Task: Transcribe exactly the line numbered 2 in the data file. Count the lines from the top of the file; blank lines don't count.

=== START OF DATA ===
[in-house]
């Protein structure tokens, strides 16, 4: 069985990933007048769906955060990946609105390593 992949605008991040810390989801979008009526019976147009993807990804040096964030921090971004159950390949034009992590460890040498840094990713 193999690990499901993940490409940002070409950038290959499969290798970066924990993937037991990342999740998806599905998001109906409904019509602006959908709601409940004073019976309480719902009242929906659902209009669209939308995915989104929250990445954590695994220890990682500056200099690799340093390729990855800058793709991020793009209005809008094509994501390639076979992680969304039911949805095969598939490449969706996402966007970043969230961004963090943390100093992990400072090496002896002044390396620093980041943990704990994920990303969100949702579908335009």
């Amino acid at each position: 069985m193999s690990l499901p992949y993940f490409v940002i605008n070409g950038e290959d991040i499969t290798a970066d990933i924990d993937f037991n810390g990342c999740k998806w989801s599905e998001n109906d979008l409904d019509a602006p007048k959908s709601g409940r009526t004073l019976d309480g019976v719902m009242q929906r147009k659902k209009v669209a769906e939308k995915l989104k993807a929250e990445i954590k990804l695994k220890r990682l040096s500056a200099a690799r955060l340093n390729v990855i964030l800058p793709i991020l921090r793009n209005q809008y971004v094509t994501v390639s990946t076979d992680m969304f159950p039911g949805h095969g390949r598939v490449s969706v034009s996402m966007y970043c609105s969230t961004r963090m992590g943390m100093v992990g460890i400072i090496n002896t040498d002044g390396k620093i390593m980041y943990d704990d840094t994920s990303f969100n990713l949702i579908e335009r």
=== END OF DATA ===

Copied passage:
């Protein structure tokens, strides 16, 4: 069985990933007048769906955060990946609105390593 992949605008991040810390989801979008009526019976147009993807990804040096964030921090971004159950390949034009992590460890040498840094990713 193999690990499901993940490409940002070409950038290959499969290798970066924990993937037991990342999740998806599905998001109906409904019509602006959908709601409940004073019976309480719902009242929906659902209009669209939308995915989104929250990445954590695994220890990682500056200099690799340093390729990855800058793709991020793009209005809008094509994501390639076979992680969304039911949805095969598939490449969706996402966007970043969230961004963090943390100093992990400072090496002896002044390396620093980041943990704990994920990303969100949702579908335009």